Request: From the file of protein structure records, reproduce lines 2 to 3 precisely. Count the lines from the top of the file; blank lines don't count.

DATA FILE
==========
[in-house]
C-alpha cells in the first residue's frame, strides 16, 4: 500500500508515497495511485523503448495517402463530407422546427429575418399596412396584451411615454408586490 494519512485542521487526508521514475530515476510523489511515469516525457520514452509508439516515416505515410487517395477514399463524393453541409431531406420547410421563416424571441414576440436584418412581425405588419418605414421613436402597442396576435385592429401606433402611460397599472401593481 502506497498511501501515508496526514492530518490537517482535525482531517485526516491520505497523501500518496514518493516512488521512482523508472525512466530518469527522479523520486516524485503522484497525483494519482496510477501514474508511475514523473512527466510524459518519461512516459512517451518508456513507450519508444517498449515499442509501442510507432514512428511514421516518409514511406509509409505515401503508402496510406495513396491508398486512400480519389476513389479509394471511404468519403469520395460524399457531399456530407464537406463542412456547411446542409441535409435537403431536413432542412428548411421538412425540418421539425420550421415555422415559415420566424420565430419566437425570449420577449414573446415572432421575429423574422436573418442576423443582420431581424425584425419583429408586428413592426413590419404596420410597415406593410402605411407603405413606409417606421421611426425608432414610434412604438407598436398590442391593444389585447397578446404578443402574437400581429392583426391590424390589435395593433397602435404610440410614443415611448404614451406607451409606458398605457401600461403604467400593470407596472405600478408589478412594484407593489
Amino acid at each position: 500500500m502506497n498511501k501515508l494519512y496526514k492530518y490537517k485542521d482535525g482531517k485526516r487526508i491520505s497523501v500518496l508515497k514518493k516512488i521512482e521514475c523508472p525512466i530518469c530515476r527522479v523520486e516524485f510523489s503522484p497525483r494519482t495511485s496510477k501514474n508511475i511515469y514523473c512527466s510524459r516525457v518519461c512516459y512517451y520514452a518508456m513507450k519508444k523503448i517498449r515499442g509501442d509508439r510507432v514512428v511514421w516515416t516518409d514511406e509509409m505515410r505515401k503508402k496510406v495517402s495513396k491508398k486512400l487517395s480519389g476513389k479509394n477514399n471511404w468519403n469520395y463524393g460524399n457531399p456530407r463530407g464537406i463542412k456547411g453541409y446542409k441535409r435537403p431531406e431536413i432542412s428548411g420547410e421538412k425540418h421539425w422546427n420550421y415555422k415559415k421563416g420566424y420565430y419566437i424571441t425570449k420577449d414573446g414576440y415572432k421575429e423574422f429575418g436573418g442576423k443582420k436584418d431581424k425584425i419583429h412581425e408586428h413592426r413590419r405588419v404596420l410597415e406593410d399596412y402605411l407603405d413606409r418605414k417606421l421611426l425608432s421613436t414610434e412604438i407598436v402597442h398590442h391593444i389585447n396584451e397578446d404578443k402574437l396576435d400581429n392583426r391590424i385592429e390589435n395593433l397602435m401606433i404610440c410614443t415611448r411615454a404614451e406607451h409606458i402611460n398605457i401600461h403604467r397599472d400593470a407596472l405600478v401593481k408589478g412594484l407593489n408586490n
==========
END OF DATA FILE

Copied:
C-alpha cells in the first residue's frame, strides 16, 4: 500500500508515497495511485523503448495517402463530407422546427429575418399596412396584451411615454408586490 494519512485542521487526508521514475530515476510523489511515469516525457520514452509508439516515416505515410487517395477514399463524393453541409431531406420547410421563416424571441414576440436584418412581425405588419418605414421613436402597442396576435385592429401606433402611460397599472401593481 502506497498511501501515508496526514492530518490537517482535525482531517485526516491520505497523501500518496514518493516512488521512482523508472525512466530518469527522479523520486516524485503522484497525483494519482496510477501514474508511475514523473512527466510524459518519461512516459512517451518508456513507450519508444517498449515499442509501442510507432514512428511514421516518409514511406509509409505515401503508402496510406495513396491508398486512400480519389476513389479509394471511404468519403469520395460524399457531399456530407464537406463542412456547411446542409441535409435537403431536413432542412428548411421538412425540418421539425420550421415555422415559415420566424420565430419566437425570449420577449414573446415572432421575429423574422436573418442576423443582420431581424425584425419583429408586428413592426413590419404596420410597415406593410402605411407603405413606409417606421421611426425608432414610434412604438407598436398590442391593444389585447397578446404578443402574437400581429392583426391590424390589435395593433397602435404610440410614443415611448404614451406607451409606458398605457401600461403604467400593470407596472405600478408589478412594484407593489
Amino acid at each position: 500500500m502506497n498511501k501515508l494519512y496526514k492530518y490537517k485542521d482535525g482531517k485526516r487526508i491520505s497523501v500518496l508515497k514518493k516512488i521512482e521514475c523508472p525512466i530518469c530515476r527522479v523520486e516524485f510523489s503522484p497525483r494519482t495511485s496510477k501514474n508511475i511515469y514523473c512527466s510524459r516525457v518519461c512516459y512517451y520514452a518508456m513507450k519508444k523503448i517498449r515499442g509501442d509508439r510507432v514512428v511514421w516515416t516518409d514511406e509509409m505515410r505515401k503508402k496510406v495517402s495513396k491508398k486512400l487517395s480519389g476513389k479509394n477514399n471511404w468519403n469520395y463524393g460524399n457531399p456530407r463530407g464537406i463542412k456547411g453541409y446542409k441535409r435537403p431531406e431536413i432542412s428548411g420547410e421538412k425540418h421539425w422546427n420550421y415555422k415559415k421563416g420566424y420565430y419566437i424571441t425570449k420577449d414573446g414576440y415572432k421575429e423574422f429575418g436573418g442576423k443582420k436584418d431581424k425584425i419583429h412581425e408586428h413592426r413590419r405588419v404596420l410597415e406593410d399596412y402605411l407603405d413606409r418605414k417606421l421611426l425608432s421613436t414610434e412604438i407598436v402597442h398590442h391593444i389585447n396584451e397578446d404578443k402574437l396576435d400581429n392583426r391590424i385592429e390589435n395593433l397602435m401606433i404610440c410614443t415611448r411615454a404614451e406607451h409606458i402611460n398605457i401600461h403604467r397599472d400593470a407596472l405600478v401593481k408589478g412594484l407593489n408586490n